My first epic ride – the Col de Jaman

September 5, 2012

Around Lausanne, Cycling, Sports

The Col de Jaman is just to the left of the obvious pyramid (the Dent de Jaman) in the left centre of this shot. Its about 4000ft feet up to the col.

If you are not a cycling geek, feel free to stop reading now, as this post may not interest you much. I am just going to describe my first experience with tackling a bona fide mountain ascent in the Alps on my road bike. One of my goals while living here is to ride as many of the classic mountain ascents from the Tour de France and the Giro D’Italia as possible, such as the Alpe d’Huez, the Col de Tourmalet, and the Passo Stelvio. While I may not get a crack at any of the classics until the summer of 2013, I am wasting no time in trying to get up some big climbs this fall as training for the bigger routes.

Last week I made a first tentative foray into the hills of the nearby Lavaux region and found a few easy climbs of less than a thousand feet to test my legs on (see previous post). Since one is hard-pressed to find a hill in southern Ontario that takes more than a few minutes to climb, I was a little uncertain about how I would fare in the hills and mountains of Switzerland, some of which can take over an hour to ascend! As it turns out, despite the lack of big climbs, the rolling countryside of Oro-Medonte township, where I have done a lot of my cycling the last few years, seems to have served me fairly well.

Once I began to feel a little more confident about my fitness and climbing ability, I began to scope out some more ambitious climbs nearby. One potential destination that peaked my interest was the Col de Jaman, a small col beside the prominent “Dent de Jaman”, a dagger of rock that thrusts out of a ridge high above the town of Montreux and that is visible for miles around. While researching hiking and climbing routes on the “Dent” I learned that there is a restaurant at the top of the col and so I immediately began looking for a good road to access the col by bicycle.

The view down to Lake Geneva and Montreux from the town of Glion

After poking around on Google Maps I identified a plausible looking route which started in the town of Montreux on the shores of Lake Geneva (approx 450m) and climbed up a series of steep switchbacks through the villages of Glion and Caux, before easing off and contouring up to the col at 1550m. That’s a total of almost 4000ft of climbing! According to a variety of sources, the average gradient of the climb is  7.6% over 14.4km, with some steeper pitches kicking up to as high as 21%. While I wasn’t sure I was ready for something this ambitious, I woke up last Sunday morning with the urge to explore, so I decided to just go for it and see what happened.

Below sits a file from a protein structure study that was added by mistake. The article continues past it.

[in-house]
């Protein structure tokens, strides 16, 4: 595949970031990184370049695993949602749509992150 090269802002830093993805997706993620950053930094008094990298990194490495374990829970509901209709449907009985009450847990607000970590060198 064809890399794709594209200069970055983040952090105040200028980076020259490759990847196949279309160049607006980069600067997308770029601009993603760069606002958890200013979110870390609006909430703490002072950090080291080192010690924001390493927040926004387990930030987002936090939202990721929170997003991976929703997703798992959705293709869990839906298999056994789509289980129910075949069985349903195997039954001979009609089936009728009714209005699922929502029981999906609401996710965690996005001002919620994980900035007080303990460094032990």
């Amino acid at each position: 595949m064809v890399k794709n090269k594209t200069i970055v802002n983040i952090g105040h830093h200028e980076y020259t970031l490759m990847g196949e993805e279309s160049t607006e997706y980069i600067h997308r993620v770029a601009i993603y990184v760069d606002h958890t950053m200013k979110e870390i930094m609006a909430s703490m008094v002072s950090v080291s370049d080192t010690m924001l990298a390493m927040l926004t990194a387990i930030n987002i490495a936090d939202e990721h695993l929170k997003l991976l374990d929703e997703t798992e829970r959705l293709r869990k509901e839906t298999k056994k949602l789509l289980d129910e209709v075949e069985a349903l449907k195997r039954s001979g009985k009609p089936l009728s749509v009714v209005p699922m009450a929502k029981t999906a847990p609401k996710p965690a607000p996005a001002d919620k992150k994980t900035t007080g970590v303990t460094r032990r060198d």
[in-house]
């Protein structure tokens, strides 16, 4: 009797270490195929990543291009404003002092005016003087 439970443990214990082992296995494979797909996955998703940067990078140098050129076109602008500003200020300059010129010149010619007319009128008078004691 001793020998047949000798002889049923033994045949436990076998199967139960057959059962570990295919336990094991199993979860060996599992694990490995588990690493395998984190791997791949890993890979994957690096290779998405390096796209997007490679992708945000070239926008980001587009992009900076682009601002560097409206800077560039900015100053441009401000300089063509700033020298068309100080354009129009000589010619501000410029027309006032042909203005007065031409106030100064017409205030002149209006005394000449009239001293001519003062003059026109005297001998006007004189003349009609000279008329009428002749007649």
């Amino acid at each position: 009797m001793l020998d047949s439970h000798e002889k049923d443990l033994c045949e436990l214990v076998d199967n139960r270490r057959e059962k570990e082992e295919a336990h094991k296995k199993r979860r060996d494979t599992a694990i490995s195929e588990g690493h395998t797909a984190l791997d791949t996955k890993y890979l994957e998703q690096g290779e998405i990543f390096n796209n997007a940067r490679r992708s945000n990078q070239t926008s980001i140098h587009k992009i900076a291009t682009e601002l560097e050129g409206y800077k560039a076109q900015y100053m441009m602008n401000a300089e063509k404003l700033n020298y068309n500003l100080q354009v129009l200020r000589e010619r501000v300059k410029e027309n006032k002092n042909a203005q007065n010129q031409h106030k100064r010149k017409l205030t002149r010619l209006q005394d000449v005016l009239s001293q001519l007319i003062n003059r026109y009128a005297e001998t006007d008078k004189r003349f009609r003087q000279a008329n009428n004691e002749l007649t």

The climbing begins as soon as one turns inland from the main drag along the lake in Montreux, following the signs for Glion and Caux. The gradient was pretty reasonable up and through to the top of Montreux, and I was able to pedal at a reasonable pace without allowing my heartrate to get too high (steady Zone 3, sustainable for an hour or more). One of the equipment modifications I made to my Colnago CLX just prior to departing Canada was to exchange my standard 52-39 front rings for a “compact” 50-34, to give me a few more granny gears for the big mountains. I had already put a 28-11 cassette on the back for this purpose when I rode the Blue Mountain Centurion race last year, which featured 7000ft of climbing over 171km. I was very thankful for this compact set-up on this first outing in the mountains.

Soon after Montreux, however, the gradient kicks up as the road begins a steep 1000ft climb up to Glion. The distance to Glion is just under 4kms, but the grade becomes so steep – roughly 20% in places – that it was impossible for me to keep my heartrate down and I was soon standing on the pedals and creeping into Zone 4 just to keep forward momentum going. Just before entering Glion, I glanced at my HR monitor and it read 181 bpm! (my max HR is 186). I knew I couldn’t sustain that kind of effort for the remaining 45 minutes to an hour that it would take to reach the col, so I stopped to ponder my options and bring my HR down.